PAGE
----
Asda continues to flout equal pay rulings

Automation and unequal pay are just two of the tools being used by retail giants to divide workers, reduce costs and win the cut-throat war of competition.

Supermarket giant Asda continues to deprive its female workers of equal pay for equivalent work, despite a court ruling back in October 2016 in the workers’ favour and a string of failed appeals on the part of the company.

Asda’s divisive policy of paying (predominantly female) shop workers less than (predominantly male) warehouse workers, despite the court ruling that stacking shelves and working on checkouts is comparable with warehouse work, is in clear breach of equality.

Similar legal cases are being pursued relating to other big supermarket chains – namely, Tesco, Sainsburys and Morrisons, which between them employ over 30,000 shop workers.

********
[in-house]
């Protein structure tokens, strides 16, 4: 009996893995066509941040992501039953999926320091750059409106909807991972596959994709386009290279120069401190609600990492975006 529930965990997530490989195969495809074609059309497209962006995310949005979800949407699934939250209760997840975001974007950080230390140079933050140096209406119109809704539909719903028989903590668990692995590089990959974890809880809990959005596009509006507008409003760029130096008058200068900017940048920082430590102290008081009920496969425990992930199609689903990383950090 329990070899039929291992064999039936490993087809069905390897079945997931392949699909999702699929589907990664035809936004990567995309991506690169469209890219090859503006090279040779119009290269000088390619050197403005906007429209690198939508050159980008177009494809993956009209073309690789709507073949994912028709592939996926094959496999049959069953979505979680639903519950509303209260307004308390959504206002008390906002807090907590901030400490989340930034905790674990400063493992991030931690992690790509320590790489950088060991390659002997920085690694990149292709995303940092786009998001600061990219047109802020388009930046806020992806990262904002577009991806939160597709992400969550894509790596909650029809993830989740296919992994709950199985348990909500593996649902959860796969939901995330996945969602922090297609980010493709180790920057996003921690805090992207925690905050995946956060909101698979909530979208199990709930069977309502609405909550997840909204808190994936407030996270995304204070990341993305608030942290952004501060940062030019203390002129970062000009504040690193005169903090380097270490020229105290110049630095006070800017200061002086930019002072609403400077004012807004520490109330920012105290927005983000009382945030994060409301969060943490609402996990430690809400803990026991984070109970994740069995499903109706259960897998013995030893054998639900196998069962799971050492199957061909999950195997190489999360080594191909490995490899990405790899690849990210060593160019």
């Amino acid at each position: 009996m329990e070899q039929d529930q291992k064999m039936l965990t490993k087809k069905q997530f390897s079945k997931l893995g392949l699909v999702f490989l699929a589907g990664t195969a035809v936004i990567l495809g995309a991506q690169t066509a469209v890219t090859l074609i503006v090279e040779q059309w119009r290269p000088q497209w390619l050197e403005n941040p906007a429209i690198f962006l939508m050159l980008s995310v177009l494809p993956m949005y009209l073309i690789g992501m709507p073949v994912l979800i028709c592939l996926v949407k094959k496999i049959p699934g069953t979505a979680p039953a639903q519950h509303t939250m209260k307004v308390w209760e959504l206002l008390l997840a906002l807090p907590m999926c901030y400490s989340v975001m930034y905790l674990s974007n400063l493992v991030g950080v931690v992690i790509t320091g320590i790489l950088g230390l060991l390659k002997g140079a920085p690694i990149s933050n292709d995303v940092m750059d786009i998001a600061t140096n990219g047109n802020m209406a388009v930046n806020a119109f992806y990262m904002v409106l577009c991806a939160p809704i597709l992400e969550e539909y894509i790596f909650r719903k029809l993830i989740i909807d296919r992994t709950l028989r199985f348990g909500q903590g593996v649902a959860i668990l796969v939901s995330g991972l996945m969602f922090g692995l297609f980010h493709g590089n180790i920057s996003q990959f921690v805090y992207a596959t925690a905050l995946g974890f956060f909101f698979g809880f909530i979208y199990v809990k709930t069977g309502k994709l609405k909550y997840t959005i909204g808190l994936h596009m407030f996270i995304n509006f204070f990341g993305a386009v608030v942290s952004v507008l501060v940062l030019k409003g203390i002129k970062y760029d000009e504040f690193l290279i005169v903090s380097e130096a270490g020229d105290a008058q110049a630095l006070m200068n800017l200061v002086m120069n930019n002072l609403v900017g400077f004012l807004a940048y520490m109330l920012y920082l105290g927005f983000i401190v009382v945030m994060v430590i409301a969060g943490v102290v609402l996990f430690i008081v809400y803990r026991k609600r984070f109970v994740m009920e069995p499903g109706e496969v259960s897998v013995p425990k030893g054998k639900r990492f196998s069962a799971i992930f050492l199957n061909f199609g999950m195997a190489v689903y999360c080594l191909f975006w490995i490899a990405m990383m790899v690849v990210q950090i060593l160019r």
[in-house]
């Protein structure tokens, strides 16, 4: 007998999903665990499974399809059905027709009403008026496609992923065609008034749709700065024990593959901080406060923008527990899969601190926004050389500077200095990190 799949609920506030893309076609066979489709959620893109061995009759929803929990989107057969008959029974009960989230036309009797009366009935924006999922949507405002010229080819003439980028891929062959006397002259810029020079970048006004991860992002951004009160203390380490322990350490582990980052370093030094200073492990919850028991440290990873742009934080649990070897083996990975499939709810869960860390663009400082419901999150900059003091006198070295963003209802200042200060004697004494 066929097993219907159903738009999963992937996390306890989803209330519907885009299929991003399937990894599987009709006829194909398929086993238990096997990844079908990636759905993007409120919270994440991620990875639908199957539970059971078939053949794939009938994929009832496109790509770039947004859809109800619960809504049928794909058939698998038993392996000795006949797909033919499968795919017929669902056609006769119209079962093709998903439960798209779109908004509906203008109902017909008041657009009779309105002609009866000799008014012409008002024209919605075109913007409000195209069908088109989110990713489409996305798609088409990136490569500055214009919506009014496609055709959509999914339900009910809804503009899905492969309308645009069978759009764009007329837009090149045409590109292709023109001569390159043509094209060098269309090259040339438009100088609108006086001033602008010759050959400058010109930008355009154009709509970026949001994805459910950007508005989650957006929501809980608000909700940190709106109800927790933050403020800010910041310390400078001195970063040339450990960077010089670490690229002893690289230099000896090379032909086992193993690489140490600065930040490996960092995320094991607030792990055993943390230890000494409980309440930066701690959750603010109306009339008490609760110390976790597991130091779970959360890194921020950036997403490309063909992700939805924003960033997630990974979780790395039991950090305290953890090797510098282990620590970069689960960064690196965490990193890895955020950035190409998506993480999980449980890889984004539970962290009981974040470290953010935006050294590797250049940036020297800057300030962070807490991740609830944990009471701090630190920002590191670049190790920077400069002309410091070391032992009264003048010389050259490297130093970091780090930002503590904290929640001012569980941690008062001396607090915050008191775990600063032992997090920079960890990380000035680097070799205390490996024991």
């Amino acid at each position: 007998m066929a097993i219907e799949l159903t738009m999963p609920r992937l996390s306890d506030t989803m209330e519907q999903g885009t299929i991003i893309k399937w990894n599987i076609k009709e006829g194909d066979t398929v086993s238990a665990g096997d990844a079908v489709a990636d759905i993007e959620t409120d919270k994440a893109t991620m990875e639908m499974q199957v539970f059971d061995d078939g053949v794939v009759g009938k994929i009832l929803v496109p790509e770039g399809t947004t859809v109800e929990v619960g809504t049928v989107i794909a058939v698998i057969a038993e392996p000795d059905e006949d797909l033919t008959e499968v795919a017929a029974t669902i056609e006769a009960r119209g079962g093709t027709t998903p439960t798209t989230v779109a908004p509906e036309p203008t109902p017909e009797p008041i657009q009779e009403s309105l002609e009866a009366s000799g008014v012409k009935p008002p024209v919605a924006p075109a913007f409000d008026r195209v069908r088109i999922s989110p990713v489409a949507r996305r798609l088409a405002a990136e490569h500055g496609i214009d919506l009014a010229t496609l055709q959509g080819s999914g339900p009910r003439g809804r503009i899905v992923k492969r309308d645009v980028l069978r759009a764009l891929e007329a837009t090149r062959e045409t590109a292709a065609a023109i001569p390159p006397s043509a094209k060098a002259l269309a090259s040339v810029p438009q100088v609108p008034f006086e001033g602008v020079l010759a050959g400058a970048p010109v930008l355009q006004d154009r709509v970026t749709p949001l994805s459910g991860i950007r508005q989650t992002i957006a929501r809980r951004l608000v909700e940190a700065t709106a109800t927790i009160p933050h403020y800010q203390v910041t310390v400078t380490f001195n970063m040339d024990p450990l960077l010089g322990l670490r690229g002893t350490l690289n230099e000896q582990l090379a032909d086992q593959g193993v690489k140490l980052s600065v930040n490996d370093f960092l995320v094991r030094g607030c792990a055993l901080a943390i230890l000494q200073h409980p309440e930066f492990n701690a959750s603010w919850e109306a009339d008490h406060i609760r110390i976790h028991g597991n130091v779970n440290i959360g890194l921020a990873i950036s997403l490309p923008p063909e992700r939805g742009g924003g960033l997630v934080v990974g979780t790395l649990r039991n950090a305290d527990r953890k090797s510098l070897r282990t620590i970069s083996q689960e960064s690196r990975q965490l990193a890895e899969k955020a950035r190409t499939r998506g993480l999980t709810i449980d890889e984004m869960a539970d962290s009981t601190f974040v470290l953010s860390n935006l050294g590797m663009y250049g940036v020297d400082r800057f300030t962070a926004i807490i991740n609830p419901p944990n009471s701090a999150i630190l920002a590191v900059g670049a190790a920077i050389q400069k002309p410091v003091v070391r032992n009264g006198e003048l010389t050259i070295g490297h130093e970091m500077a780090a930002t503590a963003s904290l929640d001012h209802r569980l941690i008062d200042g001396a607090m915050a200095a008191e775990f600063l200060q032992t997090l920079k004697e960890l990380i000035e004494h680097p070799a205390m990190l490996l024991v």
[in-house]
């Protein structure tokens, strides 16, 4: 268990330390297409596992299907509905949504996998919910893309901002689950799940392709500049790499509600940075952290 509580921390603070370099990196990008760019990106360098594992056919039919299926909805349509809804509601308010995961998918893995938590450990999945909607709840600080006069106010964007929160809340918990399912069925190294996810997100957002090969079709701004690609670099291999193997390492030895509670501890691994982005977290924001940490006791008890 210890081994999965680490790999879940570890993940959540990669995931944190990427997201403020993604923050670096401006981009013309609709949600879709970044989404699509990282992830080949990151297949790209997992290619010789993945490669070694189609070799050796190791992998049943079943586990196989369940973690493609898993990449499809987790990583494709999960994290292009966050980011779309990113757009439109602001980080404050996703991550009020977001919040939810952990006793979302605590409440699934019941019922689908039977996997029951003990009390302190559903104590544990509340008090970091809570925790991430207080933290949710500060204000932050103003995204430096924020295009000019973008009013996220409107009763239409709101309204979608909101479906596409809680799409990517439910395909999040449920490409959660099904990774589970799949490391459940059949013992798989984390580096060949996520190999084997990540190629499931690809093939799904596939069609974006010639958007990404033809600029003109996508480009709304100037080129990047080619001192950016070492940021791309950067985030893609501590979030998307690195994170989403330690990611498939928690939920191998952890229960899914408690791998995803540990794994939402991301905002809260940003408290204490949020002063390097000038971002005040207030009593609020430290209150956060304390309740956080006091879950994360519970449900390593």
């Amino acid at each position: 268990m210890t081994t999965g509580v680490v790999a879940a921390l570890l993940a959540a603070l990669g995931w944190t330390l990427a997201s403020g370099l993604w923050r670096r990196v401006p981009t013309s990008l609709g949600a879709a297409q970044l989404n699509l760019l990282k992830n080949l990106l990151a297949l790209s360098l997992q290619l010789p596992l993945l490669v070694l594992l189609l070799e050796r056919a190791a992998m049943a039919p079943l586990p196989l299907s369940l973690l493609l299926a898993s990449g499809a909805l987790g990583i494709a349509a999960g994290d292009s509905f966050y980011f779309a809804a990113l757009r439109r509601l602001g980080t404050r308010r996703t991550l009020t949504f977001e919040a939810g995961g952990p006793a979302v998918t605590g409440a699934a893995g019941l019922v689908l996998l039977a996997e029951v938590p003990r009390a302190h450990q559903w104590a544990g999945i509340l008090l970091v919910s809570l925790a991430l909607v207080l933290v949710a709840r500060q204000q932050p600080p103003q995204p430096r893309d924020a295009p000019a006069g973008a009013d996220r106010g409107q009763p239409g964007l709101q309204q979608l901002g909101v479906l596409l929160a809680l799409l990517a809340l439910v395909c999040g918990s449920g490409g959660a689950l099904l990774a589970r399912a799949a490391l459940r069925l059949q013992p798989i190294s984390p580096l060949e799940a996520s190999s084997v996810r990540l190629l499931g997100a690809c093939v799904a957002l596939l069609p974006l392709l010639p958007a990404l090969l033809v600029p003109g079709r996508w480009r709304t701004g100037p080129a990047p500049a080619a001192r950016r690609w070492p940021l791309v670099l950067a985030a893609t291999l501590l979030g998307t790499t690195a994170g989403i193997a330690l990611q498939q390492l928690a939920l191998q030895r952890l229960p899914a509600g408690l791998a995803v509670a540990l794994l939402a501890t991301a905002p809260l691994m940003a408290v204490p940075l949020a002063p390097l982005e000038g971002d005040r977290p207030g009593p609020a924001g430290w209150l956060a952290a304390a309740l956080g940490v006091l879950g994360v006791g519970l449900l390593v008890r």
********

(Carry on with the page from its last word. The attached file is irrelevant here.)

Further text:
The attempted merger of Asda and Sainsburys, which would turn the Big Four into the even Bigger Three, is being played out against a background of cut-throat competition in the retail trade. Given the present high level of retail overcapacity, bosses are inevitably seeking to drive down wages and (through automated checkouts) staffing levels.

To achieve this, they will try every dirty trick in the book to try and divide workers, including challenging equal rights in the workplace.

Workers must resolutely unite against all such attempts to make them pay for the crisis of capitalism.